University of Phoenix Material
Earth’s Dynamic Ocean and Atmosphere I Worksheet
From Visualizing Earth Science, by Merali, Z., and Skinner, B. J, 2009, Hoboken, NJ: Wiley. Copyright 2009 by Wiley. Adapted with permission.
Sections 12.1 and 12.2 of the text discuss the origin and composition of the world ocean’s seawater.
1. What is the current theory on the evolution of the world ocean?
Scientists do not yet agree as to where the Earth's water came from. According to the text, some water were in the materials that formed Earth. That water was released as steam from volcanoes. The text also states that more water could have came from outside sources such as comets and meteorites.
2. Discuss the origin of the salinity of seawater and how the ocean maintains salinity.
Chemical weathering of rock and volcanic eruptions are some of the sources that are involved in the salinity of seawater. Evaporation of surface water and freezing of seawater makes seawater saltier. While rain, snow, and river water make it less salty.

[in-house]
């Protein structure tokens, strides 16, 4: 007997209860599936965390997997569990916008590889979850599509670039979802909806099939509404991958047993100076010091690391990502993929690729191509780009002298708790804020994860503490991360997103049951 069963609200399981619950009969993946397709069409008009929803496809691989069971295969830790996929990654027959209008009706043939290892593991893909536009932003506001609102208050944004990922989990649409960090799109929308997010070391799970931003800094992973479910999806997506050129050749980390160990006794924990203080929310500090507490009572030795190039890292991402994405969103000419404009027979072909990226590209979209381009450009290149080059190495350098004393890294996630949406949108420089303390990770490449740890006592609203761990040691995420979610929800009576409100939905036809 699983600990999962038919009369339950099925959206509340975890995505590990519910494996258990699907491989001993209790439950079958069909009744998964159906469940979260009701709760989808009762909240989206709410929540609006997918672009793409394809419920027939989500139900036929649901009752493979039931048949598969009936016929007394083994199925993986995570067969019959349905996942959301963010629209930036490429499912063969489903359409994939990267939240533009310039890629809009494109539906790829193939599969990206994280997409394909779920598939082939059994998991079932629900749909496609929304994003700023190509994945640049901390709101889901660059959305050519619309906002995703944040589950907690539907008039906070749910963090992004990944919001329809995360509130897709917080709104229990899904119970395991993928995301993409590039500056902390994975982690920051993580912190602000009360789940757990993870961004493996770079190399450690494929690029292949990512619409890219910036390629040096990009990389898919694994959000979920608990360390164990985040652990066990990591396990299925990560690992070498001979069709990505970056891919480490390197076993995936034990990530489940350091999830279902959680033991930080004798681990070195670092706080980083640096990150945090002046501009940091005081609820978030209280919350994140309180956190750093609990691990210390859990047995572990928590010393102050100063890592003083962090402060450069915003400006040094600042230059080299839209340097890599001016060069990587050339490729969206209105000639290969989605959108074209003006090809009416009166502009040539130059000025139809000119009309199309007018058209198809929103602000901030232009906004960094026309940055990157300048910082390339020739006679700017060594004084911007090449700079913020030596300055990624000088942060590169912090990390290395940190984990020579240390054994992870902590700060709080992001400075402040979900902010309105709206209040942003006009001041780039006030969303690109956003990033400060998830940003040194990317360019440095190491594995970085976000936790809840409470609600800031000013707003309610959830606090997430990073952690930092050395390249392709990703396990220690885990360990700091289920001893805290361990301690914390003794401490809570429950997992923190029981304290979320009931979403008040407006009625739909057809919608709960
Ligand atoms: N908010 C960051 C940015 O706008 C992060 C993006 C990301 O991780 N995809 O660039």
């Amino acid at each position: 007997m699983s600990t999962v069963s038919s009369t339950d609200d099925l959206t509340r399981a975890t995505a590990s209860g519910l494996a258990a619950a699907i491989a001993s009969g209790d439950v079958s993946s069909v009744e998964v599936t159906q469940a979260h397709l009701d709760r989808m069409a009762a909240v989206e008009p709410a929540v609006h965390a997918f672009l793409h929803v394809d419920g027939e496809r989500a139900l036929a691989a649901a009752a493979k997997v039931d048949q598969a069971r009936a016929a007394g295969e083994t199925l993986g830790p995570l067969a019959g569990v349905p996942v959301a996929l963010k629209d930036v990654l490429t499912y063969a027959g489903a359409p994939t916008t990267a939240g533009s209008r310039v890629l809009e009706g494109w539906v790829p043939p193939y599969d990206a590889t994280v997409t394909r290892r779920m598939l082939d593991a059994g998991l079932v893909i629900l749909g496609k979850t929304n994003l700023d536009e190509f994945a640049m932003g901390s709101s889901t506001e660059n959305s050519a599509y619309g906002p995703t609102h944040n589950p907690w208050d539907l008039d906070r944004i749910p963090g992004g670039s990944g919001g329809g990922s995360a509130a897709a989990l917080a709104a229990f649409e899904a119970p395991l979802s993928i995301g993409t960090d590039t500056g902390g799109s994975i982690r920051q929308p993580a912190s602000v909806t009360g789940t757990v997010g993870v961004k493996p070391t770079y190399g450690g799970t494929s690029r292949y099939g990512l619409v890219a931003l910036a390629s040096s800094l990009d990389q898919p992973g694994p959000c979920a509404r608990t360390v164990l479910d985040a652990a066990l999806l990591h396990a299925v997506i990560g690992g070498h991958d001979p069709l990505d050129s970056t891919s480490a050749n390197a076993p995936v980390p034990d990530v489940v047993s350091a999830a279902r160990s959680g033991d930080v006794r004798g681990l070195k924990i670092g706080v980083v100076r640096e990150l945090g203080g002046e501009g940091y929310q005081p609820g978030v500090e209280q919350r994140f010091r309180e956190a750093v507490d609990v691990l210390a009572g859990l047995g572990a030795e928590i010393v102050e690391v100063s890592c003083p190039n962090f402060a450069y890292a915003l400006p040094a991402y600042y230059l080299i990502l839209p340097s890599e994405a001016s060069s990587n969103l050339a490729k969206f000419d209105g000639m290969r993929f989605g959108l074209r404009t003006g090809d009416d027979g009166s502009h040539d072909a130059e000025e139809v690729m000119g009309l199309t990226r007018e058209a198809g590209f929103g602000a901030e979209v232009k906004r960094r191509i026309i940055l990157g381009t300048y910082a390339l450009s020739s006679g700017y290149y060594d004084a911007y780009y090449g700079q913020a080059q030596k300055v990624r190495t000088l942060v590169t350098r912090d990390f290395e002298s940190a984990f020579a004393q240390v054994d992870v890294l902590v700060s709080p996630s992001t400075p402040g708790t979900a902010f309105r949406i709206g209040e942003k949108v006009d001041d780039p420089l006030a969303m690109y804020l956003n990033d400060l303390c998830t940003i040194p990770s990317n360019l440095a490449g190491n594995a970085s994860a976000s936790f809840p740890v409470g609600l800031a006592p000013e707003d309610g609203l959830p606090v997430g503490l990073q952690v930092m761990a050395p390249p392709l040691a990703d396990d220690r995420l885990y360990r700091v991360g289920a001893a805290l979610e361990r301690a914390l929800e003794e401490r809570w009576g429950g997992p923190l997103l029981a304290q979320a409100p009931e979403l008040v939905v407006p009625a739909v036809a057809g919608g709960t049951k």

Surface currents obtain their energy from the wind blowing over the surface waters. The currents do not exactly follow the wind direction because of an apparent force known as the Coriolis force. Using Figure 12.11 from the text, briefly explain surface currents of the world ocean and how the Coriolis force affects this movement in the Northern and Southern Hemispheres.
Surface currents of the world are the cold western boundary currents, the North Atlantic drift, and the Circumpolar current. The Cold western boundary currents are in the Northern Hemisphere, where there are continental boundaries in high latitudes. The cold equatorward currents flow along the east side of the continents. There they meet up with poleward-flowing western boundary currents in the midlatitudes. The Circumpolar current is in the Southern Hemisphere. There the absent of continental boundaries allow the strong west winds around...